Jane Gleeson-White





Jane Gleeson-White



Average rating: 3.52 · 608 ratings · 123 reviews · 9 distinct worksSimilar authors
Double Entry: How the Merch...

3.44 avg rating — 502 ratings — published 2011 — 12 editions
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Six Capitals, or Can Accoun...

4.06 avg rating — 53 ratings — published 2014 — 6 editions
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Classics: 62 Great Books fr...

3.65 avg rating — 17 ratings — published 2007
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Australian Classics: 50 Gre...

3.94 avg rating — 16 ratings — published 2007 — 6 editions
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Classics:  Books For Life

liked it 3.00 avg rating — 10 ratings — published 2009 — 2 editions
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Soll und Haben: Die doppelt...

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Australian Classics

0.00 avg rating — 0 ratings — published 2011
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I Met a Martian, and Other ...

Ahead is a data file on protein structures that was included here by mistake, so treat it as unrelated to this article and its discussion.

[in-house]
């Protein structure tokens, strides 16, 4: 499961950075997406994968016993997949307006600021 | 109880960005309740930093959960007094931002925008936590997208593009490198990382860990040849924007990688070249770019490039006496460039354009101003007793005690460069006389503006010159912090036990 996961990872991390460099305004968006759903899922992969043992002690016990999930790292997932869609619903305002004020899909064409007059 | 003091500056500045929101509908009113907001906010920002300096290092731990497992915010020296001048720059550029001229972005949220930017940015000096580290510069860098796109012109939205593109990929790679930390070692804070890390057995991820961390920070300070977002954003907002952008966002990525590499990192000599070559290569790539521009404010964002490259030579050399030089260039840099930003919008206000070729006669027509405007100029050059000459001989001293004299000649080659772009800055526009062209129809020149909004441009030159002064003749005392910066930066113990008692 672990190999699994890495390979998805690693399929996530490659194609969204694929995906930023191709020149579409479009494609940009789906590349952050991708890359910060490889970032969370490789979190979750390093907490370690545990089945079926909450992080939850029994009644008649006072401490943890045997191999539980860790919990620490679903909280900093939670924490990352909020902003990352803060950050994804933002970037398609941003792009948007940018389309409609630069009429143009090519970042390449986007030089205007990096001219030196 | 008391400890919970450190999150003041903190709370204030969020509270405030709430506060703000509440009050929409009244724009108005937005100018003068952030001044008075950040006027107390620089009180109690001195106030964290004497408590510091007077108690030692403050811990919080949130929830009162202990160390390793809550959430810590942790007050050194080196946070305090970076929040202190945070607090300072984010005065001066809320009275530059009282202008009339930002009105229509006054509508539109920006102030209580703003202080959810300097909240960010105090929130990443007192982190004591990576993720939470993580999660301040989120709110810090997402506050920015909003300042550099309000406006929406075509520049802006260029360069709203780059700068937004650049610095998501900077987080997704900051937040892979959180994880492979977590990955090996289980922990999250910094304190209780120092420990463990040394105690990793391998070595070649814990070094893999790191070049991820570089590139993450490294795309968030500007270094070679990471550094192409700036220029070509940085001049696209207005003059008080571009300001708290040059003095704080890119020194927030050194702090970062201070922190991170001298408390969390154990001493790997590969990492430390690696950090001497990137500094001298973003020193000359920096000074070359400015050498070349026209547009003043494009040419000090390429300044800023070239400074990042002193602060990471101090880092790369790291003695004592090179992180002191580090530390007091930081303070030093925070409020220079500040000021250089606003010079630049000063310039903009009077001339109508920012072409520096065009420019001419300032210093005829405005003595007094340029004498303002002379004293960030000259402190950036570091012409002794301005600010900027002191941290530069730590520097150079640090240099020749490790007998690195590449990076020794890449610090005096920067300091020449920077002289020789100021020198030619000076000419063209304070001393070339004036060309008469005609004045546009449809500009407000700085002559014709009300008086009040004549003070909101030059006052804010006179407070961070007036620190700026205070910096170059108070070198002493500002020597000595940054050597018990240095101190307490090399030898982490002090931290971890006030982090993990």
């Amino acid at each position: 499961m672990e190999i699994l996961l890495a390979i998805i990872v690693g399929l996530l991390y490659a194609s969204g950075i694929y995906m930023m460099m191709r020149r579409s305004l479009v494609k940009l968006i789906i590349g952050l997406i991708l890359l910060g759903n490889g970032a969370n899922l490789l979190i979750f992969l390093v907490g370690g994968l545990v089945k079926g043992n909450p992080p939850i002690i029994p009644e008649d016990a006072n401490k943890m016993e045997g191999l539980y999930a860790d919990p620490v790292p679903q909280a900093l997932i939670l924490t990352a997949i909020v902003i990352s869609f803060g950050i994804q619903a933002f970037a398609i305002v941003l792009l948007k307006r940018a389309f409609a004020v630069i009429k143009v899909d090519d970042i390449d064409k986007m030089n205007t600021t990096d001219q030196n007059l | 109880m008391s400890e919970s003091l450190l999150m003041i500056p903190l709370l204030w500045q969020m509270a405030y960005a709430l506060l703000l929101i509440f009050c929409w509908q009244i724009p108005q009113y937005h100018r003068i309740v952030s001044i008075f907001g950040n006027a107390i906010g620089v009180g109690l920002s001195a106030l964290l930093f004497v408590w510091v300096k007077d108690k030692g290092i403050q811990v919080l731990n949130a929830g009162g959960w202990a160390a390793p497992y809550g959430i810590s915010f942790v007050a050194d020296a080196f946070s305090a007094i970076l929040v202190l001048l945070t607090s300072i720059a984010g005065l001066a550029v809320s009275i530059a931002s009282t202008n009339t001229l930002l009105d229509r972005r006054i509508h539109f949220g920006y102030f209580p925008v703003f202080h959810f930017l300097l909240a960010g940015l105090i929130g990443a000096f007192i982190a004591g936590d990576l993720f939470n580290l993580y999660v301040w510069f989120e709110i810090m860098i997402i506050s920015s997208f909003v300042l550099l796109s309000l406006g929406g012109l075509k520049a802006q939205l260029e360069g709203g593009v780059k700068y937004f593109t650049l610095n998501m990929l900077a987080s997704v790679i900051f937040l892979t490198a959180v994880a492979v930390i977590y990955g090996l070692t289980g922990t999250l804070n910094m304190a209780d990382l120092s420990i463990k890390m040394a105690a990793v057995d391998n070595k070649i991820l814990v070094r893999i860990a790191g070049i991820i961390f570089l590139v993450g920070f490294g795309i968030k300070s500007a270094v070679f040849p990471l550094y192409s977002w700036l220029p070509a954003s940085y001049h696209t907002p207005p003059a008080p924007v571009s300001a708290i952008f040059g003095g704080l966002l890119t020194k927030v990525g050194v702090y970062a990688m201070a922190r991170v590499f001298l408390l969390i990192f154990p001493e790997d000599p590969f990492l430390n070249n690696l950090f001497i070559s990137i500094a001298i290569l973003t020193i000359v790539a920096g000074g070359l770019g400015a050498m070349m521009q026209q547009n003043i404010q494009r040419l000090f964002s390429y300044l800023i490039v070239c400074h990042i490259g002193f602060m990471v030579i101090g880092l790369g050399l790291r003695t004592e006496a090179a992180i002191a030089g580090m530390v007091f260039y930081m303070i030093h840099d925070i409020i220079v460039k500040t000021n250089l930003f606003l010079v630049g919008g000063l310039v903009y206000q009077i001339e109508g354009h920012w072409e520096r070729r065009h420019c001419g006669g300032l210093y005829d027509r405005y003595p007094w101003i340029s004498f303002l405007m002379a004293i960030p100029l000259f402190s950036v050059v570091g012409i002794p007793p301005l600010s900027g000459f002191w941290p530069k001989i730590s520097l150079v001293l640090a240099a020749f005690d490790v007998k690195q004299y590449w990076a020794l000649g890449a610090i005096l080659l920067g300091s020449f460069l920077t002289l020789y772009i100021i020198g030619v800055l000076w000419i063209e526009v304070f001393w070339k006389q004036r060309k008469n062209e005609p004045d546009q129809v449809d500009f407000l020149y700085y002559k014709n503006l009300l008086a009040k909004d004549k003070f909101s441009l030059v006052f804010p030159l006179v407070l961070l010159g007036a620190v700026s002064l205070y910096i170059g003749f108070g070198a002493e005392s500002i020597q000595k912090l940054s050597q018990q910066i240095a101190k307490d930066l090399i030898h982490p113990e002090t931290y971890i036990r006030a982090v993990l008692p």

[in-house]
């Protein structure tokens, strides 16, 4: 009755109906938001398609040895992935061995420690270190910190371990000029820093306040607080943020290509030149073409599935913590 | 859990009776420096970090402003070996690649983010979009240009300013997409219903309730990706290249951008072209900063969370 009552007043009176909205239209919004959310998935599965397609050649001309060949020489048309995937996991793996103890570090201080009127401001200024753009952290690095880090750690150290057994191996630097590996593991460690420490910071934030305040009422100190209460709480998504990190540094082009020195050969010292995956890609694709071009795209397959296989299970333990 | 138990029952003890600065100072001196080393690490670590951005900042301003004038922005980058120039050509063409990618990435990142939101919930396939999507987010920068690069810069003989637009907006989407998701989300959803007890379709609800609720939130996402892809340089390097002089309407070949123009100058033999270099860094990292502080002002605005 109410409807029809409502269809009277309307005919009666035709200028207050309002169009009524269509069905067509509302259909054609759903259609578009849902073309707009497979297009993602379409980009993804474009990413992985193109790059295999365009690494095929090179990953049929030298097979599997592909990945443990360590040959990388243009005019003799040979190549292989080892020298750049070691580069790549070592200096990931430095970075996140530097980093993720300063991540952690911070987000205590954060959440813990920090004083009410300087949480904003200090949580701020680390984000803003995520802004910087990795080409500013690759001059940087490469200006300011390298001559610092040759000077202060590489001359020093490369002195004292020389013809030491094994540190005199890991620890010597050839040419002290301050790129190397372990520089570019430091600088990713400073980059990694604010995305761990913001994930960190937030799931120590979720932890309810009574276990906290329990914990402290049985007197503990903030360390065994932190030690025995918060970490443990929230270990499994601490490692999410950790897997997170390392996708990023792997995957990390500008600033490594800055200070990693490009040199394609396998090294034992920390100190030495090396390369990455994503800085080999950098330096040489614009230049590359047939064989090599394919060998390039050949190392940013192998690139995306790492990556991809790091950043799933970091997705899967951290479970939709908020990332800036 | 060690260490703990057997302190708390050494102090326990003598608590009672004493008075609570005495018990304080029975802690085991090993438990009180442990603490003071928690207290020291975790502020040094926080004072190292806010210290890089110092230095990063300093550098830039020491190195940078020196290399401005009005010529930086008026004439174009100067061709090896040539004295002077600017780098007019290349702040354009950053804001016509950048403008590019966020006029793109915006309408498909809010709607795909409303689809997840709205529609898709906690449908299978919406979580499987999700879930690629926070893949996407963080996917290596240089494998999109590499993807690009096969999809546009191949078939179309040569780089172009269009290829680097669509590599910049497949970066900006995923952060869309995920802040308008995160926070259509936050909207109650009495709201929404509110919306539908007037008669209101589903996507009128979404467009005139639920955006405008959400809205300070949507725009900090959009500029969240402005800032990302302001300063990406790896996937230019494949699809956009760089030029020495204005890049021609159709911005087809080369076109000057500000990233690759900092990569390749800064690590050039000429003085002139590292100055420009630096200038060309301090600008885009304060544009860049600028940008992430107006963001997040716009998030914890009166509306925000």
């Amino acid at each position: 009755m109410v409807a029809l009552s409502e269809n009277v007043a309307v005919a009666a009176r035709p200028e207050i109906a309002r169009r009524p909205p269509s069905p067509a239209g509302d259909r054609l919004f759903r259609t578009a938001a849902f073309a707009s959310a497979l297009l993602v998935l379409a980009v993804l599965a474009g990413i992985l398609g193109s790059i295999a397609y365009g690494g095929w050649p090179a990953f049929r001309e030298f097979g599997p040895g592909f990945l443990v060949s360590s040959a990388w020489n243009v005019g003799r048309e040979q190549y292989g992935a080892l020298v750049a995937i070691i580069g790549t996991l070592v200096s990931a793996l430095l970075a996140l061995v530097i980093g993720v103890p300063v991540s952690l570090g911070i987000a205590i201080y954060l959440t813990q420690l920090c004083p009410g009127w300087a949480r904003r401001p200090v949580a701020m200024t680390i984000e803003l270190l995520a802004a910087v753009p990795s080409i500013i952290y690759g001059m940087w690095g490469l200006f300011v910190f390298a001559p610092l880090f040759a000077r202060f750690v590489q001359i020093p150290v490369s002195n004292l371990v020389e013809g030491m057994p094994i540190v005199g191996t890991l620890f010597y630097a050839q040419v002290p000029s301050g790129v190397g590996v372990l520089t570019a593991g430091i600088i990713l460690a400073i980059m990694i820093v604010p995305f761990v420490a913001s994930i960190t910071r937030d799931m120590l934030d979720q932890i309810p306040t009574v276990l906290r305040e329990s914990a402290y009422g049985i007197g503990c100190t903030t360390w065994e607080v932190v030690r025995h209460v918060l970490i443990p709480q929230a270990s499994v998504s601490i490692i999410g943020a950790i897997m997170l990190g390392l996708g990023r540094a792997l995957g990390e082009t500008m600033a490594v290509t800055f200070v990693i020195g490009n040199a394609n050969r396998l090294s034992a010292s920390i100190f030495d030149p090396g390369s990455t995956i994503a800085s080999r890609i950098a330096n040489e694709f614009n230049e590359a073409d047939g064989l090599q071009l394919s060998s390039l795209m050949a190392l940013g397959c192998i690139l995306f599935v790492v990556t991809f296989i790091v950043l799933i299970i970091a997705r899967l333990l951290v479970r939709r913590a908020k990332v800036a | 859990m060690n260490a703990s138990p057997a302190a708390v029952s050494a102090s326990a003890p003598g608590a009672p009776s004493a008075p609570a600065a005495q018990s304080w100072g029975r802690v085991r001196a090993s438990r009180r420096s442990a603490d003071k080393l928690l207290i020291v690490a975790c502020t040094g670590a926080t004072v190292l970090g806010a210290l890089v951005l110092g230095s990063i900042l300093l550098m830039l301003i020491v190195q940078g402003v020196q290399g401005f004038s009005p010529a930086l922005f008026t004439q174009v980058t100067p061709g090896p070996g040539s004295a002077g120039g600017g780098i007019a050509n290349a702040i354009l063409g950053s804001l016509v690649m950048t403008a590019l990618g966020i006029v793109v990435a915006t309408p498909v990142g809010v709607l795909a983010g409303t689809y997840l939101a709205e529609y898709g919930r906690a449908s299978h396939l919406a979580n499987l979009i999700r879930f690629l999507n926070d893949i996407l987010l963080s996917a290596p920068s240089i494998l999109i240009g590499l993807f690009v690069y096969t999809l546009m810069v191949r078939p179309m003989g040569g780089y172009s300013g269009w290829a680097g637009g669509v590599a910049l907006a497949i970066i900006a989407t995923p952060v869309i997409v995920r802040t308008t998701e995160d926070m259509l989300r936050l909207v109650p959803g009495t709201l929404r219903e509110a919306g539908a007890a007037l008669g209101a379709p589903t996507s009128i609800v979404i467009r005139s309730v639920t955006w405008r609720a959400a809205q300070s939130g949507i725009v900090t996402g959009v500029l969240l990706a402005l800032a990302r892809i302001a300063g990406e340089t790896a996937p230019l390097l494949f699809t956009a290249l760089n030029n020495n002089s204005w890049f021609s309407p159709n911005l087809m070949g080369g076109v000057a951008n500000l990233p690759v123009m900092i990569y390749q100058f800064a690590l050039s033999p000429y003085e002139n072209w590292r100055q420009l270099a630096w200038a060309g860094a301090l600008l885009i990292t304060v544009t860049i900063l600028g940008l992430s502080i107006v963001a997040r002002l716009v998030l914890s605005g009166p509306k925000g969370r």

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really liked it 4.00 avg rating — 6 ratings — published 2012
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Overland Issue 204

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4.50 avg rating — 4 ratings — published 2011
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“As Francesco Datini of Prato did a century before, Pacioli advises merchants to incorporate explicit signs of Christianity into their books as a way of legitimising their profit-seeking activities. The use of double entry itself was like the Catholic confession: if a merchant confessed—or accounted for—all his world activities before God, then perhaps his sins would be absolved. These Christian flourishes that Pacioli recommends merchants include in their books are therefore no mere ornaments.”
Jane Gleeson-White, Double Entry: How the Merchants of Venice Shaped the Modern World

“(Demanding interest on loans was not permitted anywhere in Europe until 1545, when Henry VIII legalised it in England.)”
Jane Gleeson-White, Double Entry: How the Merchants of Venice Created Modern Finance

“To honour his bills of exchange, Badoer had at least four accounts with local bankers in Constantinople, where banking was organised along the same lines as on the Rialto: a bank’s primary function was not to lend money, but to transfer the funds of its depositors, who personally presented themselves to authorise the transfer of money to creditor accounts in different cities.”
Jane Gleeson-White, Double Entry: How the Merchants of Venice Created Modern Finance

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